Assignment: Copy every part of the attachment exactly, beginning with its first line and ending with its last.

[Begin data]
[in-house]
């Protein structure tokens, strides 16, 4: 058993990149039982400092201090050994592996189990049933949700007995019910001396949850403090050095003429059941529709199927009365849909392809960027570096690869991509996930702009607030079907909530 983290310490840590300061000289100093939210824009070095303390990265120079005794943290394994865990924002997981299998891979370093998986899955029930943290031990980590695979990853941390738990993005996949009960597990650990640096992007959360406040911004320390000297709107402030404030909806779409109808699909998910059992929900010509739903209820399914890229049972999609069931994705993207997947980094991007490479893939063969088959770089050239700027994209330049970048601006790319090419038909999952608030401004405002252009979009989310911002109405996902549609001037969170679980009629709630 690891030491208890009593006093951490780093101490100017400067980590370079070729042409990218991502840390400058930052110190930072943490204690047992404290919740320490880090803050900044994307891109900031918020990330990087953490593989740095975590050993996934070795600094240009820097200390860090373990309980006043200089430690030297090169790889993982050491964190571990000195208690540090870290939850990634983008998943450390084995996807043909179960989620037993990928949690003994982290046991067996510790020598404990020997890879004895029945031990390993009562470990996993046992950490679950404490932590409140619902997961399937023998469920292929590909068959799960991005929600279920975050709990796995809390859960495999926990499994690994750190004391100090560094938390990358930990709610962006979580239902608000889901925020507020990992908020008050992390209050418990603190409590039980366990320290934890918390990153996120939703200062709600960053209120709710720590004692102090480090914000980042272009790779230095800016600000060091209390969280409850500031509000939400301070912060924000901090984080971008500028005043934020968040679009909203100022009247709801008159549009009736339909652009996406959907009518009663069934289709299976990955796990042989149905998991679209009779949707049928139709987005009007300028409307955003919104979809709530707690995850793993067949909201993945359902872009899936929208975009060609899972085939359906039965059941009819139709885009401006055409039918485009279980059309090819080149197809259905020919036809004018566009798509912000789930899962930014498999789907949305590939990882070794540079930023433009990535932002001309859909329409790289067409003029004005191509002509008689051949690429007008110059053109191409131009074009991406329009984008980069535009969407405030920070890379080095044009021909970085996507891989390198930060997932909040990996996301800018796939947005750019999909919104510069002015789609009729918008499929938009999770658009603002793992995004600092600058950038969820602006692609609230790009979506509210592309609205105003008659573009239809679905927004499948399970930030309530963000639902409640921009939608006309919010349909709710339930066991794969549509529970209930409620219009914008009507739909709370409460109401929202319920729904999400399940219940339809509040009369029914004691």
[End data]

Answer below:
[in-house]
């Protein structure tokens, strides 16, 4: 058993990149039982400092201090050994592996189990049933949700007995019910001396949850403090050095003429059941529709199927009365849909392809960027570096690869991509996930702009607030079907909530 983290310490840590300061000289100093939210824009070095303390990265120079005794943290394994865990924002997981299998891979370093998986899955029930943290031990980590695979990853941390738990993005996949009960597990650990640096992007959360406040911004320390000297709107402030404030909806779409109808699909998910059992929900010509739903209820399914890229049972999609069931994705993207997947980094991007490479893939063969088959770089050239700027994209330049970048601006790319090419038909999952608030401004405002252009979009989310911002109405996902549609001037969170679980009629709630 690891030491208890009593006093951490780093101490100017400067980590370079070729042409990218991502840390400058930052110190930072943490204690047992404290919740320490880090803050900044994307891109900031918020990330990087953490593989740095975590050993996934070795600094240009820097200390860090373990309980006043200089430690030297090169790889993982050491964190571990000195208690540090870290939850990634983008998943450390084995996807043909179960989620037993990928949690003994982290046991067996510790020598404990020997890879004895029945031990390993009562470990996993046992950490679950404490932590409140619902997961399937023998469920292929590909068959799960991005929600279920975050709990796995809390859960495999926990499994690994750190004391100090560094938390990358930990709610962006979580239902608000889901925020507020990992908020008050992390209050418990603190409590039980366990320290934890918390990153996120939703200062709600960053209120709710720590004692102090480090914000980042272009790779230095800016600000060091209390969280409850500031509000939400301070912060924000901090984080971008500028005043934020968040679009909203100022009247709801008159549009009736339909652009996406959907009518009663069934289709299976990955796990042989149905998991679209009779949707049928139709987005009007300028409307955003919104979809709530707690995850793993067949909201993945359902872009899936929208975009060609899972085939359906039965059941009819139709885009401006055409039918485009279980059309090819080149197809259905020919036809004018566009798509912000789930899962930014498999789907949305590939990882070794540079930023433009990535932002001309859909329409790289067409003029004005191509002509008689051949690429007008110059053109191409131009074009991406329009984008980069535009969407405030920070890379080095044009021909970085996507891989390198930060997932909040990996996301800018796939947005750019999909919104510069002015789609009729918008499929938009999770658009603002793992995004600092600058950038969820602006692609609230790009979506509210592309609205105003008659573009239809679905927004499948399970930030309530963000639902409640921009939608006309919010349909709710339930066991794969549509529970209930409620219009914008009507739909709370409460109401929202319920729904999400399940219940339809509040009369029914004691």